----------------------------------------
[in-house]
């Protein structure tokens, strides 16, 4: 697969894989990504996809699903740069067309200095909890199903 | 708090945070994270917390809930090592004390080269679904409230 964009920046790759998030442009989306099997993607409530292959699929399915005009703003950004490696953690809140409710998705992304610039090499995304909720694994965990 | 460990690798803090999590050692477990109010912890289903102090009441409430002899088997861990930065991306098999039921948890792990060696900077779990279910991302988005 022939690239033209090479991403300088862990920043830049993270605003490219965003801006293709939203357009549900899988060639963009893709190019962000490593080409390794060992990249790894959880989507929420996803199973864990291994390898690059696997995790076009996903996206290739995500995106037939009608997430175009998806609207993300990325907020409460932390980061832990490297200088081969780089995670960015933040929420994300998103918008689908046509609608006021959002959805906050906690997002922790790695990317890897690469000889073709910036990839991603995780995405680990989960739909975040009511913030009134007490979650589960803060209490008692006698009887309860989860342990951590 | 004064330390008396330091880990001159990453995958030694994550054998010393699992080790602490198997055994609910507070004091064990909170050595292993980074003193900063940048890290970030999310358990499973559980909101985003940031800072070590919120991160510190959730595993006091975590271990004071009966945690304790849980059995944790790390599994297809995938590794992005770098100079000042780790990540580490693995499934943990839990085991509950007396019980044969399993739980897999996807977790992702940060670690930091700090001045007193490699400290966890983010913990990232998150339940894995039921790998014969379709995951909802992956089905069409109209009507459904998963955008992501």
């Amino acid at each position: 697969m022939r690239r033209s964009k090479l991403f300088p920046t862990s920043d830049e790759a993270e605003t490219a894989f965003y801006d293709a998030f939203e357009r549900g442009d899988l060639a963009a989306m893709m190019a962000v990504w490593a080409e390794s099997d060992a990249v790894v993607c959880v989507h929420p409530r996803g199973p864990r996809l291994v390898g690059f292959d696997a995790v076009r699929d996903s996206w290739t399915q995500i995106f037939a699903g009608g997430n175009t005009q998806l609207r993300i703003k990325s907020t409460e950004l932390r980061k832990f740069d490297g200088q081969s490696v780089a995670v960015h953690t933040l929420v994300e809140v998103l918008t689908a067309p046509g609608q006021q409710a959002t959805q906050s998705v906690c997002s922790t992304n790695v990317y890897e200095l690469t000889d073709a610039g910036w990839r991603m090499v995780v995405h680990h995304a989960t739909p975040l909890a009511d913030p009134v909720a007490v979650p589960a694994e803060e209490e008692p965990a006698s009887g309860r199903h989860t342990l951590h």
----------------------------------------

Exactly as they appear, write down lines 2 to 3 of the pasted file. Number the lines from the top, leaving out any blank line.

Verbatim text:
């Protein structure tokens, strides 16, 4: 697969894989990504996809699903740069067309200095909890199903 | 708090945070994270917390809930090592004390080269679904409230 964009920046790759998030442009989306099997993607409530292959699929399915005009703003950004490696953690809140409710998705992304610039090499995304909720694994965990 | 460990690798803090999590050692477990109010912890289903102090009441409430002899088997861990930065991306098999039921948890792990060696900077779990279910991302988005 022939690239033209090479991403300088862990920043830049993270605003490219965003801006293709939203357009549900899988060639963009893709190019962000490593080409390794060992990249790894959880989507929420996803199973864990291994390898690059696997995790076009996903996206290739995500995106037939009608997430175009998806609207993300990325907020409460932390980061832990490297200088081969780089995670960015933040929420994300998103918008689908046509609608006021959002959805906050906690997002922790790695990317890897690469000889073709910036990839991603995780995405680990989960739909975040009511913030009134007490979650589960803060209490008692006698009887309860989860342990951590 | 004064330390008396330091880990001159990453995958030694994550054998010393699992080790602490198997055994609910507070004091064990909170050595292993980074003193900063940048890290970030999310358990499973559980909101985003940031800072070590919120991160510190959730595993006091975590271990004071009966945690304790849980059995944790790390599994297809995938590794992005770098100079000042780790990540580490693995499934943990839990085991509950007396019980044969399993739980897999996807977790992702940060670690930091700090001045007193490699400290966890983010913990990232998150339940894995039921790998014969379709995951909802992956089905069409109209009507459904998963955008992501």
């Amino acid at each position: 697969m022939r690239r033209s964009k090479l991403f300088p920046t862990s920043d830049e790759a993270e605003t490219a894989f965003y801006d293709a998030f939203e357009r549900g442009d899988l060639a963009a989306m893709m190019a962000v990504w490593a080409e390794s099997d060992a990249v790894v993607c959880v989507h929420p409530r996803g199973p864990r996809l291994v390898g690059f292959d696997a995790v076009r699929d996903s996206w290739t399915q995500i995106f037939a699903g009608g997430n175009t005009q998806l609207r993300i703003k990325s907020t409460e950004l932390r980061k832990f740069d490297g200088q081969s490696v780089a995670v960015h953690t933040l929420v994300e809140v998103l918008t689908a067309p046509g609608q006021q409710a959002t959805q906050s998705v906690c997002s922790t992304n790695v990317y890897e200095l690469t000889d073709a610039g910036w990839r991603m090499v995780v995405h680990h995304a989960t739909p975040l909890a009511d913030p009134v909720a007490v979650p589960a694994e803060e209490e008692p965990a006698s009887g309860r199903h989860t342990l951590h």